in Genso Suiko Gaiden Vol.2 when Nash, Millie, Viki, and Meg get time-warped into the past.
However, Killey and Lorelai look like they're in their late 20s at that time, and Killey has his trademark scar on his face--
which he didn't have in Suikoden 5.
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Re: Falena's original interpretation?

Postby Raww Le Klueze » Tue Mar 06, 2012 3:55 pm

However, in Suikoden 5, he was simply imprisoned by the villains (unless Lorelei tricks him into imprisonment later,
and somehow Lymsleia does nothing to save a former comrade.

Indeed, his ending says she tricked him back to Falena where he was imprisoned after a riot.

There's also the fact that in Suikogaiden Vol.1 Nash claims that he was a strategist during the Falenan 'dispute'. He's telling a lie to get Greenhill to trust him, but it's rather boldfaced since he was 10 at the time, unless Falena had another civil war after V I'm not sure how he pulled that off. It seems likely that Konami moved Falena's conflict back further than Murayama intended.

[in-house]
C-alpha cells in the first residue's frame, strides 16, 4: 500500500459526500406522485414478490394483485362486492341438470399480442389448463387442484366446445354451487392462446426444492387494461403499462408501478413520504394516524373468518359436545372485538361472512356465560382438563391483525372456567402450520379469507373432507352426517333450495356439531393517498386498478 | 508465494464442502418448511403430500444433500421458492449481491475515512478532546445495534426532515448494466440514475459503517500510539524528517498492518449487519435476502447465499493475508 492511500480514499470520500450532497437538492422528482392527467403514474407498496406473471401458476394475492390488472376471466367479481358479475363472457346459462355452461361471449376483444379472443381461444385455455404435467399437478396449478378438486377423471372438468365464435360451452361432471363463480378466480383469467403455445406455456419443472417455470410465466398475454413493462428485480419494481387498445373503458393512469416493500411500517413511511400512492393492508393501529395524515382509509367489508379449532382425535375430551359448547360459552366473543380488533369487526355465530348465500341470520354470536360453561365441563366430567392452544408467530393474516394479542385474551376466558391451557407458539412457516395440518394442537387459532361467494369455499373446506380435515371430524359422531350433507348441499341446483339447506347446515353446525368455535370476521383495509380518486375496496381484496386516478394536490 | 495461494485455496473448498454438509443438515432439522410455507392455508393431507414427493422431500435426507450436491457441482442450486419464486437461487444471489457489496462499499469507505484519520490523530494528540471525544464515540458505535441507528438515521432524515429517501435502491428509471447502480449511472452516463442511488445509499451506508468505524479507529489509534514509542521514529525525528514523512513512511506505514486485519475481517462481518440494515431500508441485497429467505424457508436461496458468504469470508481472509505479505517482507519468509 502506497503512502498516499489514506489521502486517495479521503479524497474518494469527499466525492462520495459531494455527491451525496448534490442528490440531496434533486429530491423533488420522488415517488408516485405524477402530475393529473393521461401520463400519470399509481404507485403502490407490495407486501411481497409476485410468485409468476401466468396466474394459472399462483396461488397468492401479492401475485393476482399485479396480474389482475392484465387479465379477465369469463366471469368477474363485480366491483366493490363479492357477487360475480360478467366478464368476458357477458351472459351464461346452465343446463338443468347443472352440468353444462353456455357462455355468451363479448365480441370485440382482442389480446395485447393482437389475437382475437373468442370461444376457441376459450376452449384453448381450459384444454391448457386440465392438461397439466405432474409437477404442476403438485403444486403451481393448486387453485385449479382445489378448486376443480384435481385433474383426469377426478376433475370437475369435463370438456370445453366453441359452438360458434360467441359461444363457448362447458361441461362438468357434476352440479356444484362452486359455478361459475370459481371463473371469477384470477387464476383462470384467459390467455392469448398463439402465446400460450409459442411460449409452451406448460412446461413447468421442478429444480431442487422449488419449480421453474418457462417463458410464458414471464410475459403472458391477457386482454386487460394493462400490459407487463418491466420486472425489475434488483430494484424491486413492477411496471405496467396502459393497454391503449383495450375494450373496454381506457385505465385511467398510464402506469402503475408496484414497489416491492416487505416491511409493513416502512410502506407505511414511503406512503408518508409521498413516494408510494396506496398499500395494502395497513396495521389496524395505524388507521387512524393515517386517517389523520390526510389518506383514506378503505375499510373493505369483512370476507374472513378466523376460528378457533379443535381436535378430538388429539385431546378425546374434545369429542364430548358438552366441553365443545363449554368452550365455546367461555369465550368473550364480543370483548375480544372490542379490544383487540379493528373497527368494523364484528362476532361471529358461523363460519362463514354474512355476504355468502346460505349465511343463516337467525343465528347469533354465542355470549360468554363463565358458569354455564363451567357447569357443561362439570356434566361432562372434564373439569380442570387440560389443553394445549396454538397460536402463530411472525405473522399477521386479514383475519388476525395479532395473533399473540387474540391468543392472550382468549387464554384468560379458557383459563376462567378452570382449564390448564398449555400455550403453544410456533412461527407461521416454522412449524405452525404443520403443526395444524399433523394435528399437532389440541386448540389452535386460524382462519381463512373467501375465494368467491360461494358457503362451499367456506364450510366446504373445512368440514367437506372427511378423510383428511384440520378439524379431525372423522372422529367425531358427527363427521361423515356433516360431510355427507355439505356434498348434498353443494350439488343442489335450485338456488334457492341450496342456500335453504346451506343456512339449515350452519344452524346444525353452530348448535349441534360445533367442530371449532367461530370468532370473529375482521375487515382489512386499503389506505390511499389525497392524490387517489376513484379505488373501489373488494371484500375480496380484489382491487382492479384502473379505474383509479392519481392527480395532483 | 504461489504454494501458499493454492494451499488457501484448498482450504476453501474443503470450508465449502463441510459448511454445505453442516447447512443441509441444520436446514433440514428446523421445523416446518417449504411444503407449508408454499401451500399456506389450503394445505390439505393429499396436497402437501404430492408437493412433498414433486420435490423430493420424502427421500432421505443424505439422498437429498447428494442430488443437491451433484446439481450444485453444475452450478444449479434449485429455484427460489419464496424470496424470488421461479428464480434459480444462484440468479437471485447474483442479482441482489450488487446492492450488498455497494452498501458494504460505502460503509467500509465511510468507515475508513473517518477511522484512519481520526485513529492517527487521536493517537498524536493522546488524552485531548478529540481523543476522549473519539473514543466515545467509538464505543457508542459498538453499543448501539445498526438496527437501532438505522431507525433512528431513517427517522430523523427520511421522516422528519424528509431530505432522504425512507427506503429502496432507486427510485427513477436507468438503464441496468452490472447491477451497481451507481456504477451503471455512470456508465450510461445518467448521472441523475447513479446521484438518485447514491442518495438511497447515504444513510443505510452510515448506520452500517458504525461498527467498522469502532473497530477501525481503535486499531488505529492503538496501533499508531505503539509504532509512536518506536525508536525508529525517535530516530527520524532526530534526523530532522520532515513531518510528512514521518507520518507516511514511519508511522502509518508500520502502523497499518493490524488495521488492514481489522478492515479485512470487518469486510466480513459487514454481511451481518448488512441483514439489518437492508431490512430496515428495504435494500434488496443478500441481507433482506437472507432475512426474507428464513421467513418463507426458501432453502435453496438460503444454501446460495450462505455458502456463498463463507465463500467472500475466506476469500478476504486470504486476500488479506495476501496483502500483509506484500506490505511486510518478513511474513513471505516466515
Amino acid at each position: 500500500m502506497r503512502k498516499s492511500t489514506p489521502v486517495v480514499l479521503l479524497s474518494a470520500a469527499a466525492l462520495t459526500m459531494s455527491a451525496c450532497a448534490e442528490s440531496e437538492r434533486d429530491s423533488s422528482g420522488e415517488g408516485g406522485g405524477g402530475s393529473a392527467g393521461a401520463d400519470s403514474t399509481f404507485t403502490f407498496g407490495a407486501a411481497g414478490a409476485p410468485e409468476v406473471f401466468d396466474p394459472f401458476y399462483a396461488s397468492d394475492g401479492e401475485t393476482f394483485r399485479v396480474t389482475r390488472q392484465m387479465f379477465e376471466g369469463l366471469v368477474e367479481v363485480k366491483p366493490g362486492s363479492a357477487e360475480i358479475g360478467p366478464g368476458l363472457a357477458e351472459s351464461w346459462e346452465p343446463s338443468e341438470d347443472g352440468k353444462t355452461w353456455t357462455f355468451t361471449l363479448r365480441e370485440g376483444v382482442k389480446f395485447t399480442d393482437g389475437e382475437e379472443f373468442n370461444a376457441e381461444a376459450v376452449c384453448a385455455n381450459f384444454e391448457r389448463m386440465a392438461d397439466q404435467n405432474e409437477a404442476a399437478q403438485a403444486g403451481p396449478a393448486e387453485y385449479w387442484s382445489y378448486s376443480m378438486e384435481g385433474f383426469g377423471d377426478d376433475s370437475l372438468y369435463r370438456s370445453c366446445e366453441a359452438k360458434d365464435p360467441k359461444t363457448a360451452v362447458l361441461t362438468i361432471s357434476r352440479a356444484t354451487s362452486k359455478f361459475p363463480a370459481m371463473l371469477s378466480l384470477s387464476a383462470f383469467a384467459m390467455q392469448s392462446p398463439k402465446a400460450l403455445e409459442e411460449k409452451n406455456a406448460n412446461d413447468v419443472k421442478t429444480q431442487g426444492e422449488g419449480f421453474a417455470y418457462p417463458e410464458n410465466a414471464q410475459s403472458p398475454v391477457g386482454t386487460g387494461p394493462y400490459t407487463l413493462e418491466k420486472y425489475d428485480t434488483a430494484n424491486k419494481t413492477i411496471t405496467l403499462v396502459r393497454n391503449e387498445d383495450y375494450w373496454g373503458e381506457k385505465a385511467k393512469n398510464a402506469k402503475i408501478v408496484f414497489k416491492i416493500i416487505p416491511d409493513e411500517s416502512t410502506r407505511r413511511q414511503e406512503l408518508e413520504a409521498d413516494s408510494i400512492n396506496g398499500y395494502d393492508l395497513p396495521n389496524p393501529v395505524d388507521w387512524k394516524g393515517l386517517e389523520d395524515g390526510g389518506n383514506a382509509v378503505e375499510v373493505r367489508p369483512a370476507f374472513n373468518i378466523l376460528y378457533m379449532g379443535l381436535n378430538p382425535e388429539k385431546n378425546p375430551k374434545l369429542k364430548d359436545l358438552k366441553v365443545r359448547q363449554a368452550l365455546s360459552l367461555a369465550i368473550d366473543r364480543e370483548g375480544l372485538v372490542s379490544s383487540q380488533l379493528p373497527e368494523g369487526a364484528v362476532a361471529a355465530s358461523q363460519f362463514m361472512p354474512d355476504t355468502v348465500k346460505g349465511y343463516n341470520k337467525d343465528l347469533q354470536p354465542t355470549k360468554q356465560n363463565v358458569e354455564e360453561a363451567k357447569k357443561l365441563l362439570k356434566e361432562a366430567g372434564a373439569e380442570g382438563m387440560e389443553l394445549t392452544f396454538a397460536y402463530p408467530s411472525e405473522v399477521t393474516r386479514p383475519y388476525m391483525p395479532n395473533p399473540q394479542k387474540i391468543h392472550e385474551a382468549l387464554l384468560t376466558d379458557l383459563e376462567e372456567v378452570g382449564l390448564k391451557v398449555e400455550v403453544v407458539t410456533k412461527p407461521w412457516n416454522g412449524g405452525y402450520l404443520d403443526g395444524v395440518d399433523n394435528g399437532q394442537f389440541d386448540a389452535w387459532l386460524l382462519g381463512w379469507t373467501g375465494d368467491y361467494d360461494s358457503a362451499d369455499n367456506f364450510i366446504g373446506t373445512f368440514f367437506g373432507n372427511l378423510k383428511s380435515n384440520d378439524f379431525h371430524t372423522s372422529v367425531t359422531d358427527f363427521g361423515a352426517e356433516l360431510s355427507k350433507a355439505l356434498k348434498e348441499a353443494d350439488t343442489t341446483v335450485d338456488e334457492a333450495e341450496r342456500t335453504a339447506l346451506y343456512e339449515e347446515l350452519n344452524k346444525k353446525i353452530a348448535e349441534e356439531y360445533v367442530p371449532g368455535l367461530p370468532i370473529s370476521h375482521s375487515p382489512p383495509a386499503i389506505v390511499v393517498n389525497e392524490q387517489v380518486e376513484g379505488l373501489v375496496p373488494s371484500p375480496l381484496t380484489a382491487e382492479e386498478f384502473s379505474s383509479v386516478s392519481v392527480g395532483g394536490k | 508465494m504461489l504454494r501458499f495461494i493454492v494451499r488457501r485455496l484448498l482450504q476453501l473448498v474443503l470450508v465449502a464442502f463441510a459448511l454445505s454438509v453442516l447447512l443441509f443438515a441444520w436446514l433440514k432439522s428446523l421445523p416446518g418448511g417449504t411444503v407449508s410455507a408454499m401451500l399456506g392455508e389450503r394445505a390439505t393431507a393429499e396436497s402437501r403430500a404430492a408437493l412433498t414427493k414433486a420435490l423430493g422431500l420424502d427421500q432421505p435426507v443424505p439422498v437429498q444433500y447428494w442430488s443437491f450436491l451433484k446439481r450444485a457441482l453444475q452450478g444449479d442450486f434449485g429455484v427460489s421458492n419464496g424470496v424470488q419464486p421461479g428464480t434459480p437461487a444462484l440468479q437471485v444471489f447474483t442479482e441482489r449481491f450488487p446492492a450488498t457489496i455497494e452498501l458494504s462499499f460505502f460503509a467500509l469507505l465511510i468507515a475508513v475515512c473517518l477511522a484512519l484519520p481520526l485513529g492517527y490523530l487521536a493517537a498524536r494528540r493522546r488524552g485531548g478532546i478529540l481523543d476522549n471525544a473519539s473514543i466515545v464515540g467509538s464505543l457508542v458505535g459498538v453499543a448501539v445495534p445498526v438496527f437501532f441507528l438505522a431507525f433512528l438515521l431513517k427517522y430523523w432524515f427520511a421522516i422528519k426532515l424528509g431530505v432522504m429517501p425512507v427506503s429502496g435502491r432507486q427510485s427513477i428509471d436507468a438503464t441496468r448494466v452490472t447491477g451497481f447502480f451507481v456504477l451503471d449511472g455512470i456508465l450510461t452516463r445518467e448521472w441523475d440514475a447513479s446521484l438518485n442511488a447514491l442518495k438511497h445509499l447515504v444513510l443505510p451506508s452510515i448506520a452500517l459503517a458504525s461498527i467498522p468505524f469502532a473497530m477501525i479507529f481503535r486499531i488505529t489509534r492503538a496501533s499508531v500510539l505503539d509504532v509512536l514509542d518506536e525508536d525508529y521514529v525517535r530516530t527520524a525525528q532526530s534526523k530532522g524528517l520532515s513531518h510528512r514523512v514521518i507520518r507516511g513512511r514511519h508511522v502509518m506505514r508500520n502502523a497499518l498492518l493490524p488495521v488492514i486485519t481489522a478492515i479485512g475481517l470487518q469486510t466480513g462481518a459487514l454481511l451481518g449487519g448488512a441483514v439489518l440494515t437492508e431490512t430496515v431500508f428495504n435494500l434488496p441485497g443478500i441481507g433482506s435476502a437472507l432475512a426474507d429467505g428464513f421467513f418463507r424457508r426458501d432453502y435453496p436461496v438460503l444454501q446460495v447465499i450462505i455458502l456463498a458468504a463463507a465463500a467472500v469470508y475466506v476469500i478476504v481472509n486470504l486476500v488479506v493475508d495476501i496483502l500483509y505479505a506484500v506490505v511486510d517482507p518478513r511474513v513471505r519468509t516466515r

Of course they can explain that away by saying that Falena has had some other dispute more recently, but I doubt Murayama thought that far ahead. Could also be that the people of Greenhill are really thickheaded.
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Re: Falena's original interpretation?

Postby freshmetal » Tue Mar 06, 2012 7:54 pm

I wonder how the Island Nations stack up to Murayama's vision as well. I personally found the Island Nations seen in Suikoden IV very different from what I pictured way back in Suikoden II, at least geographically. In my mind, I saw the Island Nations as a large closely clustered group of islands much like like the South Pacific(Philippines/Indonesia/Malaysia), but instead, they're actually just a few tiny islands spread fairly far apart.
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Re: Falena's original interpretation?

Postby Xelinis » Tue Mar 06, 2012 9:49 pm

While not exact, it's likely that the interpretation of the Island Nations was a lot closer to Murayama's original vision than Falena was. Murayama didn't leave Konami until Suikoden III was almost complete. By then, Suikoden IV was no doubt in preproduction.